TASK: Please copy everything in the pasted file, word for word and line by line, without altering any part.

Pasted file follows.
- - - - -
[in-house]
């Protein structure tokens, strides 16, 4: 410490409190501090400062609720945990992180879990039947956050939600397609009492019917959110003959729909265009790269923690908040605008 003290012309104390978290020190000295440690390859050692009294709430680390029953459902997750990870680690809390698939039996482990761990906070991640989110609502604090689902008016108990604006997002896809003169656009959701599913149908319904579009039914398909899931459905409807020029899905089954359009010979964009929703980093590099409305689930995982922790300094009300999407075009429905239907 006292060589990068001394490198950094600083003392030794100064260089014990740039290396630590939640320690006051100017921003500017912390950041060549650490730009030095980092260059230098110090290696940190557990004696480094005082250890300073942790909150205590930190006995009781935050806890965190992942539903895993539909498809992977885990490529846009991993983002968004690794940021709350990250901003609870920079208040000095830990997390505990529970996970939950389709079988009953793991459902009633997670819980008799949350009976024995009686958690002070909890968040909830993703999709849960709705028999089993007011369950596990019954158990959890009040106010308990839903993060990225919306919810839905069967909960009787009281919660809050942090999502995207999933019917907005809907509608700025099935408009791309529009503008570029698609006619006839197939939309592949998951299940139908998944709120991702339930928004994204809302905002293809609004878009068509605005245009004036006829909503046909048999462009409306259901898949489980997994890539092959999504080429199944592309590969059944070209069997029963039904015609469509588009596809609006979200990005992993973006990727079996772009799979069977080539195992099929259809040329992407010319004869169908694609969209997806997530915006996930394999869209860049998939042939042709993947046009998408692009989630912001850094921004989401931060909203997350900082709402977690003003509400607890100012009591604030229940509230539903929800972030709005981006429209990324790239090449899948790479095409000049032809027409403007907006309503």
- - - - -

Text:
[in-house]
């Protein structure tokens, strides 16, 4: 410490409190501090400062609720945990992180879990039947956050939600397609009492019917959110003959729909265009790269923690908040605008 003290012309104390978290020190000295440690390859050692009294709430680390029953459902997750990870680690809390698939039996482990761990906070991640989110609502604090689902008016108990604006997002896809003169656009959701599913149908319904579009039914398909899931459905409807020029899905089954359009010979964009929703980093590099409305689930995982922790300094009300999407075009429905239907 006292060589990068001394490198950094600083003392030794100064260089014990740039290396630590939640320690006051100017921003500017912390950041060549650490730009030095980092260059230098110090290696940190557990004696480094005082250890300073942790909150205590930190006995009781935050806890965190992942539903895993539909498809992977885990490529846009991993983002968004690794940021709350990250901003609870920079208040000095830990997390505990529970996970939950389709079988009953793991459902009633997670819980008799949350009976024995009686958690002070909890968040909830993703999709849960709705028999089993007011369950596990019954158990959890009040106010308990839903993060990225919306919810839905069967909960009787009281919660809050942090999502995207999933019917907005809907509608700025099935408009791309529009503008570029698609006619006839197939939309592949998951299940139908998944709120991702339930928004994204809302905002293809609004878009068509605005245009004036006829909503046909048999462009409306259901898949489980997994890539092959999504080429199944592309590969059944070209069997029963039904015609469509588009596809609006979200990005992993973006990727079996772009799979069977080539195992099929259809040329992407010319004869169908694609969209997806997530915006996930394999869209860049998939042939042709993947046009998408692009989630912001850094921004989401931060909203997350900082709402977690003003509400607890100012009591604030229940509230539903929800972030709005981006429209990324790239090449899948790479095409000049032809027409403007907006309503």